Re: [PATCH v2 02/10] cpufreq: provide data for frequency-invariant load-tracking support
From: Sudeep Holla
Date: Thu Jul 13 2017 - 10:04:43 EST
On 12/07/17 12:14, Peter Zijlstra wrote:
> On Wed, Jul 12, 2017 at 02:57:55PM +0530, Viresh Kumar wrote:
>> On 12-07-17, 10:31, Peter Zijlstra wrote:
>>> So the problem with the thread is two-fold; one the one hand we like the
>>> scheduler to directly set frequency, but then we need to schedule a task
>>> to change the frequency, which will change the frequency and around we
>>> On the other hand, there's very nasty issues with PI. This thread would
>>> have very high priority (otherwise the SCHED_DEADLINE stuff won't work)
>>> but that then means this thread needs to boost the owner of the i2c
>>> mutex. And that then creates a massive bandwidth accounting hole.
>>> The advantage of using an interrupt driven state machine is that all
>>> those issues go away.
>>> But yes, whichever way around you turn things, its crap. But given the
>>> hardware its the best we can do.
>> Thanks for the explanation Peter.
>> IIUC, it will take more time to change the frequency eventually with
>> the interrupt-driven state machine as there may be multiple bottom
>> halves involved here, for supply, clk, etc, which would run at normal
>> priorities now. And those were boosted currently due to the high
>> priority sugov thread. And we are fine with that (from performance
>> point of view) ?
> I'm not sure what you mean; bottom halves as in softirq? From what I can
> tell an i2c bus does clk_prepare_enable() on registration and from that
> point on clk_enable() is usable from atomic contexts. But afaict clk
> stuff doesn't do interrupts at all.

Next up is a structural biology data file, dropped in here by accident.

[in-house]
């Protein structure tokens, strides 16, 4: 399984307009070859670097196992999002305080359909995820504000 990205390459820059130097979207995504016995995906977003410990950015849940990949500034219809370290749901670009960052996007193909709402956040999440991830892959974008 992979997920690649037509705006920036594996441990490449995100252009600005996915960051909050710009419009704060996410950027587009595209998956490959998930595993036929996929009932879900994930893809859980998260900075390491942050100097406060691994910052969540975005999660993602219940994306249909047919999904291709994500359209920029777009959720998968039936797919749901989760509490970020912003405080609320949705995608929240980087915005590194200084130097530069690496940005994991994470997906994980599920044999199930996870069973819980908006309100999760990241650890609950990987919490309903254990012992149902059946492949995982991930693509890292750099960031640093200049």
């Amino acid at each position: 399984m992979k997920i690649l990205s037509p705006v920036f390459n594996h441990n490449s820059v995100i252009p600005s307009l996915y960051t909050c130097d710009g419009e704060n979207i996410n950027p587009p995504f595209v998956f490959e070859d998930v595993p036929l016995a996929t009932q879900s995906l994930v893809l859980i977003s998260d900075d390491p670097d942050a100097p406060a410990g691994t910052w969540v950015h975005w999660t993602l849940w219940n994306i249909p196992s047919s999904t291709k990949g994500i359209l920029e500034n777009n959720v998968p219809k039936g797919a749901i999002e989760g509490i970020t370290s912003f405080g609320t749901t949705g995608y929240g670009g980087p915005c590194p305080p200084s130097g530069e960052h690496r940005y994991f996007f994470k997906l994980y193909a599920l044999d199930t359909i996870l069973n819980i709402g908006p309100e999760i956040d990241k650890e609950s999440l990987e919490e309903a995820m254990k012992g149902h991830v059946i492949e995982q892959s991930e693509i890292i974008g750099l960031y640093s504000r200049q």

> (with a note that I absolutely hate the clk locking)
Agreed. Juri pointed out this as a blocker a while ago and when we
started implementing the new and shiny ARM SCMI specification, I dropped
the whole clock layer interaction for the CPUFreq driver. However, I
still have to deal with some mailbox locking(still experimenting currently)
> I think the interrupt driven thing can actually be faster than the
> 'regular' task waiting on the mutex. The regulator message can be
> locklessly queued (it only ever makes sense to have 1 such message
> pending, any later one will invalidate a prior one).
Ah OK, I just asked the same in the other thread, you have already
answered me. Good we can ignore.
> Then the i2c interrupt can detect the availability of this pending
> message and splice it into the transfer queue at an opportune moment.
> (of course, the current i2c bits don't support any of that)
>> Coming back to where we started from (where should we call
>> arch_set_freq_scale() from ?).
> The drivers.. the core cpufreq doesn't know when (if any) transition is
>> I think we would still need some kind of synchronization between
>> cpufreq core and the cpufreq drivers to make sure we don't start
>> another freq change before the previous one is complete. Otherwise
>> the cpufreq drivers would be required to have similar support with
>> proper locking in place.
> Not sure what you mean; also not sure why. On x86 we never know, cannot
> know. So why would this stuff be any different.
Good, I was under the same assumption that it's okay to override the old
request with new.
>> And if the core is going to get notified about successful freq changes
>> (which it should IMHO), then it may still be better to call
>> arch_set_freq_scale() from the core itself and not from individual
> I would not involve the core. All we want from the core is a unified
> interface towards requesting DVFS changes. Everything that happens after
> is not its business.
The question is whether we *need* to know the completion of frequency
transition. What is the impact of absence of it ? I am considering
platforms which may take up to a ms or more to do the actual transition
in the firmware.